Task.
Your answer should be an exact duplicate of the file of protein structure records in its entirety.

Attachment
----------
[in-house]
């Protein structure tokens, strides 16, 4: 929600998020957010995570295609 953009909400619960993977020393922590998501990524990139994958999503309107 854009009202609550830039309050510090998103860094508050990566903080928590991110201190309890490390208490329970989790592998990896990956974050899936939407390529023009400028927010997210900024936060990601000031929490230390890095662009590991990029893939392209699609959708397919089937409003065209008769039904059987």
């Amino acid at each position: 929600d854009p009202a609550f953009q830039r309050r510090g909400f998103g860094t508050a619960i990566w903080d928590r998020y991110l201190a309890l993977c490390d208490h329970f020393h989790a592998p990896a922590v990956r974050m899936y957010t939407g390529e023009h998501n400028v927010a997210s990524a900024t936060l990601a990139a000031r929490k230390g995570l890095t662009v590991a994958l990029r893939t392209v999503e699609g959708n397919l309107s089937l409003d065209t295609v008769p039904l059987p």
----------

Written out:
[in-house]
């Protein structure tokens, strides 16, 4: 929600998020957010995570295609 953009909400619960993977020393922590998501990524990139994958999503309107 854009009202609550830039309050510090998103860094508050990566903080928590991110201190309890490390208490329970989790592998990896990956974050899936939407390529023009400028927010997210900024936060990601000031929490230390890095662009590991990029893939392209699609959708397919089937409003065209008769039904059987």
């Amino acid at each position: 929600d854009p009202a609550f953009q830039r309050r510090g909400f998103g860094t508050a619960i990566w903080d928590r998020y991110l201190a309890l993977c490390d208490h329970f020393h989790a592998p990896a922590v990956r974050m899936y957010t939407g390529e023009h998501n400028v927010a997210s990524a900024t936060l990601a990139a000031r929490k230390g995570l890095t662009v590991a994958l990029r893939t392209v999503e699609g959708n397919l309107s089937l409003d065209t295609v008769p039904l059987p």